With the festive season upon us, Canberrans are being reminded to be food safe when preparing and storing food for family and friends.
ACT Chief Health Officer Dr Paul Kelly said there are some simple things people can do to not only minimise the risk of someone getting sick, but also to keep food for longer with proper handling.
“Christmas means leftovers! And entertaining family and friends is a lot of fun over the holidays,” Dr Kelly said.
“Due to the warm weather though, it is easy for some of your favourite holiday treats to be spoiled in the heat.
“The last thing anyone wants for Christmas is to spend time at the GP, a Walk-in Centre or as a last resort the Emergency Department with food poisoning.
“So Canberrans, don’t stuff up your festive season, just follow these simple food safety tips.”
Food safety begins with planning at the grocery store. Remember to plan shopping so you can keep your perishable food items cool until you get home. Collect chilled or frozen items last, and avoid leaving food in hot cars.
Reduce the risk of illness from food by serving food as soon as possible after it is cooked. Reheat food once only and throw out any leftovers.
Cook high risk foods such as poultry, minced meat and sausages to 75°C and when thawing foods, do so in a microwave or fridge.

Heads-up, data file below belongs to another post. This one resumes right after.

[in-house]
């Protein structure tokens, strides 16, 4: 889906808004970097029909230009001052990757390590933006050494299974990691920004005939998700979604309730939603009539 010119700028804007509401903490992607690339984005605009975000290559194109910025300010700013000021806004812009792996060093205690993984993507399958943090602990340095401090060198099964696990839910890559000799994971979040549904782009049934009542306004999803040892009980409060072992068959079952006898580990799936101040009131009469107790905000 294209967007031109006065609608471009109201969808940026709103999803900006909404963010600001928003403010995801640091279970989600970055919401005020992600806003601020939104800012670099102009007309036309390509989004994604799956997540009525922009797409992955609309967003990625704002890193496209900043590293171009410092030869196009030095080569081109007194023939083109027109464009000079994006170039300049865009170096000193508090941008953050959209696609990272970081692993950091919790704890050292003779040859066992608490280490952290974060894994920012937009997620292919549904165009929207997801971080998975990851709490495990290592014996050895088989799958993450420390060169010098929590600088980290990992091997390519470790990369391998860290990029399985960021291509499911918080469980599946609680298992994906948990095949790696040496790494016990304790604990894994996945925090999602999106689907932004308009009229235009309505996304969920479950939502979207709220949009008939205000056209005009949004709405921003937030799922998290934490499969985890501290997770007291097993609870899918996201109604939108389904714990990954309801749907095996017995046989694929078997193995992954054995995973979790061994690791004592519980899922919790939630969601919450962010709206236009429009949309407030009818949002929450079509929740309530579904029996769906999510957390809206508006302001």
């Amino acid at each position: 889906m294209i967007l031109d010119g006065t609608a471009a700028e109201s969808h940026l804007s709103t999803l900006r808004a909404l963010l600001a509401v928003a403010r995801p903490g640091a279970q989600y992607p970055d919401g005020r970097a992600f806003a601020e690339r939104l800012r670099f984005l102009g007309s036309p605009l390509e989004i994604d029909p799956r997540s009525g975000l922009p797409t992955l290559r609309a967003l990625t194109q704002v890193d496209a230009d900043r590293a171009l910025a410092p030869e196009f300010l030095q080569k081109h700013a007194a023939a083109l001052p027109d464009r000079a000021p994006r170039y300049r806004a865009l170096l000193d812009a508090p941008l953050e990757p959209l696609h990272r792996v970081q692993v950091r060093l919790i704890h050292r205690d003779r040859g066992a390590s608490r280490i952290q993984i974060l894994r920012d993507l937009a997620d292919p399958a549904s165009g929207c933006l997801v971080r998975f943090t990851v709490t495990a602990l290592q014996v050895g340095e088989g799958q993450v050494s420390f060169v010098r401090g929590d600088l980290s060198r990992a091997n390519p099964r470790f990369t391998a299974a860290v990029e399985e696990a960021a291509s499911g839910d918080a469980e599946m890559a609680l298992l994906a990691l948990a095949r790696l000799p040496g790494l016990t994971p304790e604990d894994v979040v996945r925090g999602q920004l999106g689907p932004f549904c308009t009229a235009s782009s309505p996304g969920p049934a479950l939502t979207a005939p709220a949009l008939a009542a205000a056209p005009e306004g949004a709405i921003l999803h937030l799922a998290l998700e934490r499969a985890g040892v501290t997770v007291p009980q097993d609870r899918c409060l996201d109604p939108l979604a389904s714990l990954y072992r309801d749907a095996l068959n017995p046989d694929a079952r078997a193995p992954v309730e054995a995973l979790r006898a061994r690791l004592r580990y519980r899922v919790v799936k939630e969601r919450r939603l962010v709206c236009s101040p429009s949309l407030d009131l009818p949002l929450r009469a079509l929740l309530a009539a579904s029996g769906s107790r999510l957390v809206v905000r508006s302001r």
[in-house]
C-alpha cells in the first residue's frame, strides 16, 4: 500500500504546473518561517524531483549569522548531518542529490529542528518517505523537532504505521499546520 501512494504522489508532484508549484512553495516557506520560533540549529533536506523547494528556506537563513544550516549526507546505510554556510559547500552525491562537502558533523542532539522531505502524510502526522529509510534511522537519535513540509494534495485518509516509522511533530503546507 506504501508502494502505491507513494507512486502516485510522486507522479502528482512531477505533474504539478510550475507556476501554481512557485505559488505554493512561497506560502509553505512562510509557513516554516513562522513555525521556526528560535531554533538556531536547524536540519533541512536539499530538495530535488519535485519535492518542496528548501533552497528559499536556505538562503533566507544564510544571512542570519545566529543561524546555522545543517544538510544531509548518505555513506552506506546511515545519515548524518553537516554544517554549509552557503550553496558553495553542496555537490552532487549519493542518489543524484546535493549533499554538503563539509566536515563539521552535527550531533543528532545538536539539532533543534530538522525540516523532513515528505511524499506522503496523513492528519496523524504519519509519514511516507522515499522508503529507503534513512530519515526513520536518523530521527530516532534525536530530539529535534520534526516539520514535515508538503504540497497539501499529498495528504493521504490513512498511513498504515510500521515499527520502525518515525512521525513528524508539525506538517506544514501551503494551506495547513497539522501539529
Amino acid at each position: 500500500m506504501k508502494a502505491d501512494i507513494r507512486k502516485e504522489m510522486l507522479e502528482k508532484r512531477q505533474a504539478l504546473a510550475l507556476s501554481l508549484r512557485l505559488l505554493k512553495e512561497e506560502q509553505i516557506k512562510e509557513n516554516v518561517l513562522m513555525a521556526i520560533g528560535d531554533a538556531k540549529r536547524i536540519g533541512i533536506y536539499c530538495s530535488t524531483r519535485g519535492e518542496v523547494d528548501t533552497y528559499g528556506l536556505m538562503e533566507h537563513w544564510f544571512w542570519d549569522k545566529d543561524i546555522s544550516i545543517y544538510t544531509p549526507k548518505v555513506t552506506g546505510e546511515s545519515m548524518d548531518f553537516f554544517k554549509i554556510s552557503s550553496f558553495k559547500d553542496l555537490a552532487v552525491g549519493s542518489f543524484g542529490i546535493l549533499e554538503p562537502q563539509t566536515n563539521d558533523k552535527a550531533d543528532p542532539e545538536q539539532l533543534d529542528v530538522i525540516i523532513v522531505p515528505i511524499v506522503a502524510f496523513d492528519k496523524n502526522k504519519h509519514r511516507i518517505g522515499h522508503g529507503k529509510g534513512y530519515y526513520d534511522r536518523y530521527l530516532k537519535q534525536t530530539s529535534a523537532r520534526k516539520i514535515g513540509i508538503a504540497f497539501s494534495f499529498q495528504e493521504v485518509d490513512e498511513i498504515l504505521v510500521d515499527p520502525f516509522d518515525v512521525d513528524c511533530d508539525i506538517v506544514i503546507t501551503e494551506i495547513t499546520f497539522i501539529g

Rule number one is store cold food under 5°C and hot food above 60°C. Don’t keep perishables such as salads, quiches and cold meats out of the fridge for longer than four hours. This is particularly important if people are hosting parties or gatherings where people might have brought a plate of food that was prepared earlier.
If you are running out of room in the fridge, another tip is to take out items such as drinks and chill these in a bucket with ice instead. Uncut whole fruits like Watermelon and Pineapple can also be kept outside of the fridge.
Bringing a plate
If you are taking a plate to a party, make sure you chill the food well before taking it out of the fridge to transport. Also use insulated containers with lots of ice-bricks to keep the food chilled. Another tip is to cover all ready-to-eat food securely.
Keeping it clean
Don’t forget food hygiene – always wash your hands before and after handling food.
Dr Kelly said there were plenty of other food safety tips on the ACT Health website and people were encouraged to check it out online.
For more information visit the ACT Health Website or view the Food Safety at Parties Factsheet: https://www.health.act.gov.au/sites/default/files/2018-12/Food%20Safety%20at%20Parties.pdf
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Section: ACT Health Directorate | Media Releases